"Oooh, the opera," you're maybe saying, while extending your pinkie-finger and pretending to sip from an extraordinarily delicate glass of champagne. (Good one.) But this work in particular is balls-out radical, and standing room tickets won't even be as expensive as Bowery Ballroom passes for an uncomfortably-packed Animal Collective concert. I could tell you more about this brand spankin' new production, but why not just watch the video below? It has pretty pictures and insightful commentary, both courtesy of Kentridge:
Keep in mind that the animations and stage projection you see in that preview are just the backdrop for the performance. They're still working out all the blocking for the singers right now, during rehearsal-about which, the Times published some amusing behind-the-scenes reportage over the weekend:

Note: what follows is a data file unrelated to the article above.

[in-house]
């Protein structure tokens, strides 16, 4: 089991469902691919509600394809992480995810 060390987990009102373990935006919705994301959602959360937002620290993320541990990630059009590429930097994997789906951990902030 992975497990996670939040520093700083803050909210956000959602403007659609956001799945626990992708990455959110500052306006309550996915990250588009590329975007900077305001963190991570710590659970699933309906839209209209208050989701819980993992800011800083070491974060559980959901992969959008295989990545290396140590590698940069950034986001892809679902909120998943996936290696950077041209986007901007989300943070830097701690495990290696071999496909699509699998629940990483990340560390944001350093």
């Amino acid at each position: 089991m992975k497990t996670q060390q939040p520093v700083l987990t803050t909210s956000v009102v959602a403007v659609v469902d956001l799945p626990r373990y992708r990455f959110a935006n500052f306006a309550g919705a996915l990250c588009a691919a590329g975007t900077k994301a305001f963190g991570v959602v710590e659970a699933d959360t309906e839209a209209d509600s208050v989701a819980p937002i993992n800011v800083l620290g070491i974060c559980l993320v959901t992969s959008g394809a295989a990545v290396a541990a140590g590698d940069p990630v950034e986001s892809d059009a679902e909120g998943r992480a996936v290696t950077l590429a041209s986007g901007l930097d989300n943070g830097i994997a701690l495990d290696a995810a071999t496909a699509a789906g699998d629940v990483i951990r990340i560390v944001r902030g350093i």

"Be like inflatable objects," Mr. Kentridge told his loose cluster of lawmen, expanding in three dimensions as his lungs filled with air, shrinking again as he let the air go. "Sing from the deflated position. And crush your bodies together. This is a contact sport." Things began to look more promising.
"It will be great if we can get everyone to do it," Mr. Kentridge said when the company was released for lunch. "It takes an hour to rehearse what? One minute?"